Building work to dramatically revamp their Bernabeu home is reportedly a key driving force behind a plan by Real Madrid to play the rest of their matches this season at the 6,000-capacity Alfredo di Stéfano Stadium without crowds.
Senior figures and players at the club would prefer to complete the Liga season at the ground within their City of Madrid training complex, where their reserve team usually plays, because they feel it would be more practical and secure than using the Bernabeu, according to ESPN.
Supporters are not expected to be allowed to attend matches in Spain when the season resumes under health guidance surrounding the COVID-19 pandemic, so Madrid could take advantage of the opportunity to resume work early on the major revamp of their 73-year-old home and avoid the bizarre prospect of playing behind closed doors at such a vast setting.
Planners had initially feared that the redesign, which includes a retractable roof and a 360-degree video screen, would be delayed by the pandemic, but it could stand to benefit should the club move its final six matches of the season to the complex on the outskirts of the city.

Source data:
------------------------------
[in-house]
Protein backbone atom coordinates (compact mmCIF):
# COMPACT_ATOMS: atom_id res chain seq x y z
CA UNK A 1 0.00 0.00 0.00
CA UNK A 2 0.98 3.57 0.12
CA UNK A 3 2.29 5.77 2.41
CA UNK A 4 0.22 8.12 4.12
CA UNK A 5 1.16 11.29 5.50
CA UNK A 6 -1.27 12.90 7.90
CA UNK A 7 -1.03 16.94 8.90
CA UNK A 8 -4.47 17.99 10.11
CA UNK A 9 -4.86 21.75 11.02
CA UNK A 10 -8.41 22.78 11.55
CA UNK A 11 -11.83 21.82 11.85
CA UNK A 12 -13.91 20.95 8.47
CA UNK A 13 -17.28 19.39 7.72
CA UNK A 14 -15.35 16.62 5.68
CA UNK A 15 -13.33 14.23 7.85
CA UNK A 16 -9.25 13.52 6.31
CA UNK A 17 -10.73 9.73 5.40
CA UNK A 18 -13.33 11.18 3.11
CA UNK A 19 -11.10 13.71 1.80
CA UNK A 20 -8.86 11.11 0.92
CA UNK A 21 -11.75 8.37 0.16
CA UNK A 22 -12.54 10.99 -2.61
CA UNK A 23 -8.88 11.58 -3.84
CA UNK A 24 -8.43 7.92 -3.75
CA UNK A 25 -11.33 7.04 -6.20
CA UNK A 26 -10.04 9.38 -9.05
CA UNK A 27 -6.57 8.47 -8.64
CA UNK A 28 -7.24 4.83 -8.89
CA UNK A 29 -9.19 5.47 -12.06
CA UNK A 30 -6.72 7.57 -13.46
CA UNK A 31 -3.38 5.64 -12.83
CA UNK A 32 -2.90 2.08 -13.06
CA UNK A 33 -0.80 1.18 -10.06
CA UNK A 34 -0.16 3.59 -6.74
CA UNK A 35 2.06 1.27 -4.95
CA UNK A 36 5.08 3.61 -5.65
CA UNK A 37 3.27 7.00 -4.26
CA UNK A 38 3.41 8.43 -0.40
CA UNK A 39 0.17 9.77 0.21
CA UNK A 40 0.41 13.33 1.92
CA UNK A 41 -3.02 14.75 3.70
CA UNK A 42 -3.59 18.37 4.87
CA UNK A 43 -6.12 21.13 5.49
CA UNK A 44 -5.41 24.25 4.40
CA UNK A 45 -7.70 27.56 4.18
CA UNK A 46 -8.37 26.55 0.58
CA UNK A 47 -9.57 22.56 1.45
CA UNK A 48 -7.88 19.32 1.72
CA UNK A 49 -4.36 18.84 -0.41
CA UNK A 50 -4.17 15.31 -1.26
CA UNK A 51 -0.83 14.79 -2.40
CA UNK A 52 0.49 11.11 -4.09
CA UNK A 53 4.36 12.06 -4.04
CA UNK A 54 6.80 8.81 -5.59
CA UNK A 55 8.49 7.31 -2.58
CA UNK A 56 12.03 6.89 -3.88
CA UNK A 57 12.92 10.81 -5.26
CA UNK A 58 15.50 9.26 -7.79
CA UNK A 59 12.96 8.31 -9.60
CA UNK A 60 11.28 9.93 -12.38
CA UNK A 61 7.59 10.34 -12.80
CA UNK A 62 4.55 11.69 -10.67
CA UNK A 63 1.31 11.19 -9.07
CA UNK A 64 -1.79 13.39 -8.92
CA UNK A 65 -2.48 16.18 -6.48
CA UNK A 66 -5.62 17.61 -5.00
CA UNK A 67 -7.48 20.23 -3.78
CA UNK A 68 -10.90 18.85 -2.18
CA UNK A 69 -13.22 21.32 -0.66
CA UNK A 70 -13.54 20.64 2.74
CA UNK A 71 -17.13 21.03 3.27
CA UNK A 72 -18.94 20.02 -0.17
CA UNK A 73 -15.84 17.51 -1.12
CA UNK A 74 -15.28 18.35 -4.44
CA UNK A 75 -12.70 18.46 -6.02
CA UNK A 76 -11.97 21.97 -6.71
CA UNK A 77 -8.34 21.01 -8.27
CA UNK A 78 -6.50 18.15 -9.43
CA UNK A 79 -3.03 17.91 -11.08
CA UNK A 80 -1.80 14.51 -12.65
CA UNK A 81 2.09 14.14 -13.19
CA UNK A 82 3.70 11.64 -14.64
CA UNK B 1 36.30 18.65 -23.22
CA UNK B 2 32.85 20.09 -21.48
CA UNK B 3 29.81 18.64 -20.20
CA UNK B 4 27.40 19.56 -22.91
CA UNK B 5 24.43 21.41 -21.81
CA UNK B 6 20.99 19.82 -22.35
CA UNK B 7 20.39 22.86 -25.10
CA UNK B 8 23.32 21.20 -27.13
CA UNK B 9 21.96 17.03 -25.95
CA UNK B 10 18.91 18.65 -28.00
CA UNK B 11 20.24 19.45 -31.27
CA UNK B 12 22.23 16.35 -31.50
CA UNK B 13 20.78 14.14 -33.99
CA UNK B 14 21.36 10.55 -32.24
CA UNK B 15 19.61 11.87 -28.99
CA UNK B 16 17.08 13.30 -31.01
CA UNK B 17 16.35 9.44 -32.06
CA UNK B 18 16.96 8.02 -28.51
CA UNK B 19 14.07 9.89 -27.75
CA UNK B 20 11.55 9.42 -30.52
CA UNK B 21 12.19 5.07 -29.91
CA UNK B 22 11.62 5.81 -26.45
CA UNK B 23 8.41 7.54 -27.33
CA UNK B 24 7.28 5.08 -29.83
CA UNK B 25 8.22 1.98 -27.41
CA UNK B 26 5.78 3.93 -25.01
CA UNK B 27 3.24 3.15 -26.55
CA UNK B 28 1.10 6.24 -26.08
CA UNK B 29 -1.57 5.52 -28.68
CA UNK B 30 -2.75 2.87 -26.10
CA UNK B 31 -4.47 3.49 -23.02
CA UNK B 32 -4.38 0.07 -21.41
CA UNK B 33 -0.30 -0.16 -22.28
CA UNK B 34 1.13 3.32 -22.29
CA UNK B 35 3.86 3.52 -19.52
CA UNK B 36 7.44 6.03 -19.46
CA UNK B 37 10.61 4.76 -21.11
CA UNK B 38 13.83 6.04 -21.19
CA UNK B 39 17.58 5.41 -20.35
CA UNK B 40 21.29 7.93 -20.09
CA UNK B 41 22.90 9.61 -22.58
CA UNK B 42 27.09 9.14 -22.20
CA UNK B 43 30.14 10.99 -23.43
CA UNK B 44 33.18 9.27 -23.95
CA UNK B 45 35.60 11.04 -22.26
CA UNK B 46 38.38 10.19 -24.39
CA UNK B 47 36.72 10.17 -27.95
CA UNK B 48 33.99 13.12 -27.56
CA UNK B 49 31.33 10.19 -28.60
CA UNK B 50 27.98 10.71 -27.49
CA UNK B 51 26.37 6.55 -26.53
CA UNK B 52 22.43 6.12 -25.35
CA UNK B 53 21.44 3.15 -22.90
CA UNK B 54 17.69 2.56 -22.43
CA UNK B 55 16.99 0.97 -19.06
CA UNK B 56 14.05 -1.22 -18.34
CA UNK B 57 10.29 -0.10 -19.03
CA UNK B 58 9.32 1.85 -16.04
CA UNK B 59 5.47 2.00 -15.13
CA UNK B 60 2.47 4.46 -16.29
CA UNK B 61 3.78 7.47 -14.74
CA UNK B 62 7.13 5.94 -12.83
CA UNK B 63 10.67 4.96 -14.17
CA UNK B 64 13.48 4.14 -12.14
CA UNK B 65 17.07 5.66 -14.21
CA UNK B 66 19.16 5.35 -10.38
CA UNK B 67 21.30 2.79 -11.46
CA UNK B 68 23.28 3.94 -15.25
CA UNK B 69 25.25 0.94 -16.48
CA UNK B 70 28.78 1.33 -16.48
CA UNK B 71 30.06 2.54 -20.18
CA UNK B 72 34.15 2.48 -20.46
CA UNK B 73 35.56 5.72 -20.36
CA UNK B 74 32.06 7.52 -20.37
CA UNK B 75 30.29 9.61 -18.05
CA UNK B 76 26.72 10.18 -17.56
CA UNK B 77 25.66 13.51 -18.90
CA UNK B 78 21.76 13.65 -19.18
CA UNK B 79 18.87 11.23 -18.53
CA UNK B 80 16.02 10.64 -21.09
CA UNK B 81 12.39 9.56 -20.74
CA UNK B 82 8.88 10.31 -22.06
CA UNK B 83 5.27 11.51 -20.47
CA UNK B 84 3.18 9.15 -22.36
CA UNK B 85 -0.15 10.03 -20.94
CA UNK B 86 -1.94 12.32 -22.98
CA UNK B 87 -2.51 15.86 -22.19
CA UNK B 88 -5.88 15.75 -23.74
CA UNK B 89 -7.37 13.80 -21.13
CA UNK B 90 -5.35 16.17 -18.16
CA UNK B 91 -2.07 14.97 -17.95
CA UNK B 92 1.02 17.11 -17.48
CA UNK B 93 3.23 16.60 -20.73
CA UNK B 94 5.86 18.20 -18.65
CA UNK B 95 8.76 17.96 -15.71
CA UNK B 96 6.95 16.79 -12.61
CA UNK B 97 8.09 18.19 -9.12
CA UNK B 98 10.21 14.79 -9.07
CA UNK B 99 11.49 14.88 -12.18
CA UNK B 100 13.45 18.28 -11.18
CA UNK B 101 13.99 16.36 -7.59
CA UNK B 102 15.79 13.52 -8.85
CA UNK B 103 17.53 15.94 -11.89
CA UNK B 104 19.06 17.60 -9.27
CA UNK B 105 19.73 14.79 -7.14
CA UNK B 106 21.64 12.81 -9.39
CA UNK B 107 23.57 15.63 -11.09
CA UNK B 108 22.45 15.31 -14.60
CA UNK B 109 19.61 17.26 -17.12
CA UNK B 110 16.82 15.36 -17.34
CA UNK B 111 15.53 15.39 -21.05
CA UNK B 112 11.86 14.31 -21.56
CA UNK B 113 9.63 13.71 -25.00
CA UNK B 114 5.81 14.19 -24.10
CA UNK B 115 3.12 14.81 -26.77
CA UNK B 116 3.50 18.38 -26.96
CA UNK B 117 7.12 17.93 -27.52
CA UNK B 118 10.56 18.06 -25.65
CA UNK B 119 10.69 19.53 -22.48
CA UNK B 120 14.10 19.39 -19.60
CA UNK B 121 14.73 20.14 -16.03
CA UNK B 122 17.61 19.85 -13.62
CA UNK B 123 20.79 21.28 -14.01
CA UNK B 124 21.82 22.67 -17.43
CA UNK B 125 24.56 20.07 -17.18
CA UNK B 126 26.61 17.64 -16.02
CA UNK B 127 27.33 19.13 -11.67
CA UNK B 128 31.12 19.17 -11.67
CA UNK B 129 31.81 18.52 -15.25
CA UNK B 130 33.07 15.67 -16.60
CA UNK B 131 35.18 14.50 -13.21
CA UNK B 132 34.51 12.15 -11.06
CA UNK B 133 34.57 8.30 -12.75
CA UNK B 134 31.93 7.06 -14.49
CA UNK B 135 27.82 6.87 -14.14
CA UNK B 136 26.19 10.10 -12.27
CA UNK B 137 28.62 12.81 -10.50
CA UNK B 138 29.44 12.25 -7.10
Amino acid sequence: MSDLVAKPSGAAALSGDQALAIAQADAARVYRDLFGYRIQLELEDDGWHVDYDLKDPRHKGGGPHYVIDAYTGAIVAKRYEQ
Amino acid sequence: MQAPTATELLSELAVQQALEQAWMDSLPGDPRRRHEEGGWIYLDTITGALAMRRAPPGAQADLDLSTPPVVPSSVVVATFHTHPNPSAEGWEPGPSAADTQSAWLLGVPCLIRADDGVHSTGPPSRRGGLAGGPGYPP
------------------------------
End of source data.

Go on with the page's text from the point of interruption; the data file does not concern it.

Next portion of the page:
Construction workers have been allowed to return to work as the Spanish government tentatively relaxes the national lockdown implemented since the start of its outbreak, and Madrid’s training place could also be set to emerge from the quarantine it was placed under on March 12.
Known in Spain as Valdebebas, the complex was shut down when Trey Tompkins, a Madrid basketball player, tested positive for coronavirus, potentially endangering his teammates and the footballers with whom they share facilities.
The switch could also ensure that the Bernabeu can continue to be used by local hospitals to treat COVID-19 patients without disruption.
Madrid’s scheme will cost more than $600 million and could even add a hotel and shops to the Bernabeu under plans that will reduce the capacity of Spain’s second-largest stadium by one.
No date has yet been agreed for a return to group training sessions, although La Liga and the Spanish football federation are reported to have held talks on the conditions surrounding a potential turn to action.
Elite football has been suspended indefinitely since March 23 in Spain, where residents have been subject to strict restrictions aimed at reducing a death toll that has made it one of the countries hardest hit by COVID-19.
Madrid are two points behind leaders Barcelona, who they beat 2-0 in their last match at the Bernabeu.